How to Automate Successfully for Industry 4.0

Industry 4.0 was first defined in 2011 as “the widespread integration of information and communication technology in industrial production.”

However, many UK manufacturers are still using outdated automation processes and have failed to adapt these into the digital way of doing things; our experience is that businesses often approach automation reactively and from the wrong starting point.

For example, it may be that a business has identified high labour costs on one specific line and therefore wants to automate these processes. Alternatively, they may be struggling to fill vacancies and therefore see automation as a means of mitigating labour shortage problems in labour-intensive areas.

Whatever the scenario, looking at part of a process as a silo without considering the bigger picture is almost always detrimental to the end result; we have often seen line OEE actually drop following automation due to insufficient planning and consideration of the bigger picture.

So where should businesses start?

The most important first step is to conduct a gap analysis for automation readiness, not just considering business requirements but looking right across the business.

What is the appetite for Industry 4.0 automation?

Are senior leaders bought in?

Which teams will be working on the project and do they have the necessary skillsets or require upskilling?

What external support will be required? Is further auxiliary technology needed to support semi-skilled people in performing more skilled work?

What sources of funding are or could be available?

What will success look like and how can we benchmark and measure it to compare the before and after?

Failing to consider the readiness for automation from a variety of angles at the outset is the most common reason for poor ROI on automation projects.

The next thing to approach is the roadmap resulting from the gap analysis.

It is very important to spend sufficient time planning the roadmap. The gap analysis and size of the business will inform this. However, it is vital to follow the process through to ensure maximum benefit. For example, working with a £30m company with three production lines, we would probably spend up to a month working on the gap analysis and roadmap. We would then expect that roadmap to stay with the business for around 18 months.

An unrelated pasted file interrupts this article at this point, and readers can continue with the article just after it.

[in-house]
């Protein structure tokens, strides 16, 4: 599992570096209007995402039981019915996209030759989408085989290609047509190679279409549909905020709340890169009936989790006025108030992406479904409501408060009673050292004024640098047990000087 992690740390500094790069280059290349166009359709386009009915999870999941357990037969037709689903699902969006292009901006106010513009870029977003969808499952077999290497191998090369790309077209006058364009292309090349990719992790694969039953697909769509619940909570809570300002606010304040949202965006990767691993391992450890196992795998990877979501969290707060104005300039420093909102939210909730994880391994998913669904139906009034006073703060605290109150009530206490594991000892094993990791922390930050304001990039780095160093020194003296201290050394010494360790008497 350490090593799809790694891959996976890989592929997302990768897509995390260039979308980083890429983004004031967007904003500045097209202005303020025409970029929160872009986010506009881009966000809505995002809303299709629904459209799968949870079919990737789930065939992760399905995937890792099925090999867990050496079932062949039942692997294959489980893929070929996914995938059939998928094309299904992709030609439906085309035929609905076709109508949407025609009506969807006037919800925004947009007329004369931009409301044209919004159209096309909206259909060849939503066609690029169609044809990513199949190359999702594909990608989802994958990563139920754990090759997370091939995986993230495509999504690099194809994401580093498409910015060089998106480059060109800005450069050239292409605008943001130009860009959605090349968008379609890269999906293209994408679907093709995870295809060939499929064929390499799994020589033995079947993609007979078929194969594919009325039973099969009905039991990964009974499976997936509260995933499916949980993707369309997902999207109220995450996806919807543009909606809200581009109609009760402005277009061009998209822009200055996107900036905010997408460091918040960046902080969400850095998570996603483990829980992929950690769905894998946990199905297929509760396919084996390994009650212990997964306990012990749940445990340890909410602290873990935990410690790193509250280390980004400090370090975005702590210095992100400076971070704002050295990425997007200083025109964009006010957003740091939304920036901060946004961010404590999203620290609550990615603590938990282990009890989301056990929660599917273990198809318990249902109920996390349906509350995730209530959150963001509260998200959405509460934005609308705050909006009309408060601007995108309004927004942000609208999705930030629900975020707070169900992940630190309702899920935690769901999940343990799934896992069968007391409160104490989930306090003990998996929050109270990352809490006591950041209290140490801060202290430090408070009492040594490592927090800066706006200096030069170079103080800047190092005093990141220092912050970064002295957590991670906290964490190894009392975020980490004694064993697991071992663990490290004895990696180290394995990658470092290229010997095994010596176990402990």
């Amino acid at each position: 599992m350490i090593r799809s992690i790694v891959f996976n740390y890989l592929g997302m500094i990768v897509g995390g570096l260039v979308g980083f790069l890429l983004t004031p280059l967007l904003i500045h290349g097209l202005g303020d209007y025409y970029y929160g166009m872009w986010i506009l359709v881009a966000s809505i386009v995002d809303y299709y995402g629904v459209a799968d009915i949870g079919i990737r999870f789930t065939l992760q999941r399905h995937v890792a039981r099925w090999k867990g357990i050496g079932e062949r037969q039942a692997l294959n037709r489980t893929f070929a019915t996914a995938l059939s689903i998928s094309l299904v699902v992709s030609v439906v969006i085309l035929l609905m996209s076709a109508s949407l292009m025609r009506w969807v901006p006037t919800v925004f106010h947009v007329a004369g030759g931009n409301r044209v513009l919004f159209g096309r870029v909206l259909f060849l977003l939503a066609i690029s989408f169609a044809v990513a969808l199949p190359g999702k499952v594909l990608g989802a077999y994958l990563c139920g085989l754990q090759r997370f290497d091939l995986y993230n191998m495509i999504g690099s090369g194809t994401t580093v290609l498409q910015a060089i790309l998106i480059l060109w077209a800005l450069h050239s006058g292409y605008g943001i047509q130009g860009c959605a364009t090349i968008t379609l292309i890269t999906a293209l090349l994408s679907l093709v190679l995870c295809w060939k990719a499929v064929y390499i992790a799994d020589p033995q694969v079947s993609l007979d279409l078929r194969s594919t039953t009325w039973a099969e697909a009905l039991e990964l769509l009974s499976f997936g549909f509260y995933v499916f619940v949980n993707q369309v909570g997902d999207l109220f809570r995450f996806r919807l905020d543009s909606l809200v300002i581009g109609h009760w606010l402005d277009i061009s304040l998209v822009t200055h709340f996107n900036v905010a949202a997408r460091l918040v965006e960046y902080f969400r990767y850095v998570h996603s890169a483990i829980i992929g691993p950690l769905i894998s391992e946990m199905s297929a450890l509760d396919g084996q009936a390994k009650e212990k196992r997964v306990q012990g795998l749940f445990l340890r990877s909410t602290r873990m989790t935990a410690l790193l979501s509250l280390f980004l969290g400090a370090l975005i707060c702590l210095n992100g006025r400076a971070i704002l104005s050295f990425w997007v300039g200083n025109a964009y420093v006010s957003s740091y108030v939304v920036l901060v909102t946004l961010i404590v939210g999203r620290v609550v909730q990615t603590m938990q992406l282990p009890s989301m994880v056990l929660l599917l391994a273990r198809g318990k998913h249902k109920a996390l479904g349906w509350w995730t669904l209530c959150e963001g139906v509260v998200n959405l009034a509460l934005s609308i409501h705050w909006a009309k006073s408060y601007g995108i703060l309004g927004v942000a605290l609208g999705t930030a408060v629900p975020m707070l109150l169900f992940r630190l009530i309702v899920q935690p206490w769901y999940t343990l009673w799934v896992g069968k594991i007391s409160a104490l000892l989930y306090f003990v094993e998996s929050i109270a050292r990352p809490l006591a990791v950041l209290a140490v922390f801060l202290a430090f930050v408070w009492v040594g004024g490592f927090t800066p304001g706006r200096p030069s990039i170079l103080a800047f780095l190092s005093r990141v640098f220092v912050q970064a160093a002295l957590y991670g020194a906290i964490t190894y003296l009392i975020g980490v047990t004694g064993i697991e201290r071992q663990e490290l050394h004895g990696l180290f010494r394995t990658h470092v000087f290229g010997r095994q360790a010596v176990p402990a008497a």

An important part of automating for Industry 4.0 is the upskilling of the workforce. By upskilling operatives with digital tools, they can perform a much wider and higher-skilled range of jobs for the business and become the custodians of the technology that has been introduced.

A common mistake businesses make is to plan for the adoption of new automation without thinking about what will be required after physical implementation is complete, including people.

What services can already be covered with existing skillsets and what needs addressing?

Are the right tools in place to sustain what has been created, has the workforce been upskilled with digital tools?

Is necessary external support in place where required?

Where automation is viewed purely as a way to reduce headcount without considering the bigger picture, an opportunity is missed.  Businesses that consistently realise transformational automation projects are arming their people to be able to manage the technology.

What do most businesses do?

They see six people out and a robot in as the answer to all their problems.

Yet, conducting a thorough industry 4.0 readiness assessment upfront will maximise opportunities and minimise problems; a clear plan, with KPIs in place and benchmarking complete before pressing the go button will set the path firmly towards success.

We’ve held the hands of companies going through these types of transformations including, at an early stage, working with senior management to maximise the opportunities for success. To discuss further how we could help your business, please contact Rob Cunningham (


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